Thirty stories and sketches from one of the Harlem Renaissance's last surviving members: a first-rate collection that spans almost 70 years, and includes a prize-winning story (``The Typewriter'') written when West was 17. Many of the pieces here reflect the author's relatively privileged background as a genteel black Bostonian whose family pioneered the Negro summer community on Martha's Vineyard. West's fiction relies on popular story conventions defined by writers like O. Henry: It builds to a definite point, allows for sharp plot twists, and often ends in dramatic irony. Most of the tales here concern moneyhard-earned, easy-come, or out of reach. In ``The Penny,'' a boy who's lost his penny is coerced by a middle-class woman into betraying his parents so he can get another; the superb ``Jack in the Pot'' concerns a woman on relief whose lottery winnings create more problems than they solve; and ``Odyssey of an Egg'' is a hard-boiled tale of a ne'er-do-well, his head full of movie-derived gangster toughness, whose greed gets the better of him. West's best stories are often told from a young girl's point of view: The protagonist of ``The Five-Dollar Bill,'' whose parents live apart, sees childhood as ``full of unrequited love, and suffering, and tears''; ``Funeral'' offers a child's perspective on the apparent greed and guilt manifest at an uncle's funeral; and ``The Happiest Year, The Saddest Year'' concerns a girl's anger at the death of her dark-complexioned cousin. Shades of blackness figure prominently here, and they often have profound social consequences. West's strength is as a moralist and social observer, sensitive to the slippery slope of vice and the indignities of poverty. The nonfiction pieces include lovely portraits of West's entrepreneurial father and her family's heroic women; an astonishing anecdote involving director Sergei Eisenstein; and a classic profile of little-remembered Harlem Renaissance figure Wallace Thurman. A wonderful historical gathering by a writer who's not just part of literary history but still very much alive.

Pub Date: July 1, 1995

ISBN: 0-385-47145-9

Page Count: 272

Publisher: Doubleday

Review Posted Online: May 20, 2010

Kirkus Reviews Issue: May 15, 1995

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An enjoyable, cozy novel that touches on tough topics.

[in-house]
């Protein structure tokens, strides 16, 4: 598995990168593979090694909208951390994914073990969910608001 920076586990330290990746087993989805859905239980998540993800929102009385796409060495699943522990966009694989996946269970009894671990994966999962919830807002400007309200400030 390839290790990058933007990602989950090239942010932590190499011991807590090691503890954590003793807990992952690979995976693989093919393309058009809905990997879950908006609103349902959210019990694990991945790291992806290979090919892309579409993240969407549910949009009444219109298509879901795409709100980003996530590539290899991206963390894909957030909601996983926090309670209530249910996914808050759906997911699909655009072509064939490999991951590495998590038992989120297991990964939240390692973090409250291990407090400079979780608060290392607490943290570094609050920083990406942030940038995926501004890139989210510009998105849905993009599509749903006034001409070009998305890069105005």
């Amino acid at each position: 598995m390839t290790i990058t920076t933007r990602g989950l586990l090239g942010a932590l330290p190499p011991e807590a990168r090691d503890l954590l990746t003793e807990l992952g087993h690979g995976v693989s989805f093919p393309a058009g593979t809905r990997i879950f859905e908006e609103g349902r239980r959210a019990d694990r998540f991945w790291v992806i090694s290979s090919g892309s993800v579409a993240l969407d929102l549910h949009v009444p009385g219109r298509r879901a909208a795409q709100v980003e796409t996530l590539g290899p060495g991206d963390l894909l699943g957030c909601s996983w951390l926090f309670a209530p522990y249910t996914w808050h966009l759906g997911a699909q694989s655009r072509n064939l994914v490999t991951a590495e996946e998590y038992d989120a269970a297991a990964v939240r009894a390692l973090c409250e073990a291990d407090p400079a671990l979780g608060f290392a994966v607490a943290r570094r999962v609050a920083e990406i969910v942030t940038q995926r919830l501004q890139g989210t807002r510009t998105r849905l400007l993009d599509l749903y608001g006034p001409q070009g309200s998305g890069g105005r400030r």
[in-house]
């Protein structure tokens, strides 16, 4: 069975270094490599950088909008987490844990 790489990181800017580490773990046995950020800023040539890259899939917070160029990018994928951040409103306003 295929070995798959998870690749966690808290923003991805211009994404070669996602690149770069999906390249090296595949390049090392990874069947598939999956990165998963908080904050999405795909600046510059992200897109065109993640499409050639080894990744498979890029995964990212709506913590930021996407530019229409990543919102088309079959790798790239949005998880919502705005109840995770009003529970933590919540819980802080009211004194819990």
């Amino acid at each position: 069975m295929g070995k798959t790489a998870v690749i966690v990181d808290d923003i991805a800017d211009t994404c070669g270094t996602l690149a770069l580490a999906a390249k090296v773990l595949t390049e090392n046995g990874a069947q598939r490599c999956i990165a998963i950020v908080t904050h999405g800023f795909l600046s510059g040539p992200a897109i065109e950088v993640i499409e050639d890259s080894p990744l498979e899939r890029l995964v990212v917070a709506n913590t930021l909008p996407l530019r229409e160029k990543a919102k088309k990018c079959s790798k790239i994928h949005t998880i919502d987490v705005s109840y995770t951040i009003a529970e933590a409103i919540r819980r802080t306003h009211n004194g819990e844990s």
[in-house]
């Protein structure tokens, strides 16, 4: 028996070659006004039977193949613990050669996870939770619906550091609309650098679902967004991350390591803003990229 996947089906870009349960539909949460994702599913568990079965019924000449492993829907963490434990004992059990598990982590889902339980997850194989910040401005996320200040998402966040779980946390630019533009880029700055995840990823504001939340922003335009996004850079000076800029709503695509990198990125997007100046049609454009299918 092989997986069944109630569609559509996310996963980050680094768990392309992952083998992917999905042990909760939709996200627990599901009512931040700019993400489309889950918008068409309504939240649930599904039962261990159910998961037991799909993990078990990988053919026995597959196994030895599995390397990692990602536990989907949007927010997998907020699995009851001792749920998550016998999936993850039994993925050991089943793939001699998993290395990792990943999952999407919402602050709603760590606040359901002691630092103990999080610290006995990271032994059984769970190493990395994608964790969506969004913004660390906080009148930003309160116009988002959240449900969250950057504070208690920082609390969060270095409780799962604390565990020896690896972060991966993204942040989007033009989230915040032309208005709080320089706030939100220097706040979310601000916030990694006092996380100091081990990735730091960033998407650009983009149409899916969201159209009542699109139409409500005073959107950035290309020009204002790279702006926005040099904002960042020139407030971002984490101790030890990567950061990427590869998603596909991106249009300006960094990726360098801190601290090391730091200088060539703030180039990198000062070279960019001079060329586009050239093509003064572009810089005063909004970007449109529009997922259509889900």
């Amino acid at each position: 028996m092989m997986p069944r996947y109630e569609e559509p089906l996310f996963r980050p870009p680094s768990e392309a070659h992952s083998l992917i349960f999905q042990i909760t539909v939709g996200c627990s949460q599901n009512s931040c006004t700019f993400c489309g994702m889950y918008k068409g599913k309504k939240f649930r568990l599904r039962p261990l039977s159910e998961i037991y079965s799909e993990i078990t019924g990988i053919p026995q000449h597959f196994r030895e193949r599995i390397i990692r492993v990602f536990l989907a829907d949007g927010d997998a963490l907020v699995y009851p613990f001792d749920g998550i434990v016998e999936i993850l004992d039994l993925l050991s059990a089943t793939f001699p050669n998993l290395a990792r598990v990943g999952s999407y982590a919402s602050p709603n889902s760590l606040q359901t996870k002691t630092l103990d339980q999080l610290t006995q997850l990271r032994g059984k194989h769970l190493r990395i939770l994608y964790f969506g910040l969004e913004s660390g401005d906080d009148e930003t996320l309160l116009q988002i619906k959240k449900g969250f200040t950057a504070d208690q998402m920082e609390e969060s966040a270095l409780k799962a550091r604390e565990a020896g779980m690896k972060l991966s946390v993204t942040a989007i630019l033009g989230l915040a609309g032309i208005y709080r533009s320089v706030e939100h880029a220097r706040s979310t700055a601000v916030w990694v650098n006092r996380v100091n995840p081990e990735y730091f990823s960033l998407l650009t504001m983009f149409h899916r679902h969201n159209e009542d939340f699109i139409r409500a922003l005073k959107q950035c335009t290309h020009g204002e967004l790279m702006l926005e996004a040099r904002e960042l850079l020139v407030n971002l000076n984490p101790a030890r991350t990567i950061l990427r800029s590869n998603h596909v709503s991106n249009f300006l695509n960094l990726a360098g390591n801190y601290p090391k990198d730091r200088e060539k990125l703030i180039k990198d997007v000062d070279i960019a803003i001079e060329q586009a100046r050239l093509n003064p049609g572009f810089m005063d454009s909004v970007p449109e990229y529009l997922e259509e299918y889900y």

A group of strangers who live near each other in London become fast friends after writing their deepest secrets in a shared notebook.

Julian Jessop, a septuagenarian artist, is bone-crushingly lonely when he starts “The Authenticity Project”—as he titles a slim green notebook—and begins its first handwritten entry questioning how well people know each other in his tiny corner of London. After 15 years on his own mourning the loss of his beloved wife, he begins the project with the aim that whoever finds the little volume when he leaves it in a cafe will share their true self with their own entry and then pass the volume on to a stranger. The second person to share their inner selves in the notebook’s pages is Monica, 37, owner of a failing cafe and a former corporate lawyer who desperately wants to have a baby. From there the story unfolds, as the volume travels to Thailand and back to London, seemingly destined to fall only into the hands of people—an alcoholic drug addict, an Australian tourist, a social media influencer/new mother, etc.—who already live clustered together geographically. This is a glossy tale where difficulties and addictions appear and are overcome, where lies are told and then forgiven, where love is sought and found, and where truths, once spoken, can set you free. Secondary characters, including an interracial gay couple, appear with their own nuanced parts in the story. The message is strong, urging readers to get off their smartphones and social media and live in the real, authentic world—no chain stores or brands allowed here—making friends and forming a real-life community and support network. And is that really a bad thing?

An enjoyable, cozy novel that touches on tough topics.

Pub Date: Feb. 4, 2020

ISBN: 978-1-9848-7861-8

Page Count: 368

Publisher: Pamela Dorman/Viking

Review Posted Online: Oct. 27, 2019

Kirkus Reviews Issue: Nov. 15, 2019

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A strict report, worthy of sympathy.


A violent surfacing of adolescence (which has little in common with Tarkington's earlier, broadly comic, Seventeen) has a compulsive impact.

"Nobody big except me" is the dream world of Holden Caulfield and his first person story is down to the basic, drab English of the pre-collegiate. For Holden is now being bounced from fancy prep, and, after a vicious evening with hall- and roommates, heads for New York to try to keep his latest failure from his parents. He tries to have a wild evening (all he does is pay the check), is terrorized by the hotel elevator man and his on-call whore, has a date with a girl he likes—and hates, sees his 10 year old sister, Phoebe. He also visits a sympathetic English teacher after trying on a drunken session, and when he keeps his date with Phoebe, who turns up with her suitcase to join him on his flight, he heads home to a hospital siege. This is tender and true, and impossible, in its picture of the old hells of young boys, the lonesomeness and tentative attempts to be mature and secure, the awful block between youth and being grown-up, the fright and sickness that humans and their behavior cause the challenging, the dramatization of the big bang. It is a sorry little worm's view of the off-beat of adult pressure, of contemporary strictures and conformity, of sentiment….

A strict report, worthy of sympathy.

Pub Date: June 15, 1951

ISBN: 0316769177

Page Count: -

Publisher: Little, Brown

Review Posted Online: Nov. 2, 2011

Kirkus Reviews Issue: June 15, 1951

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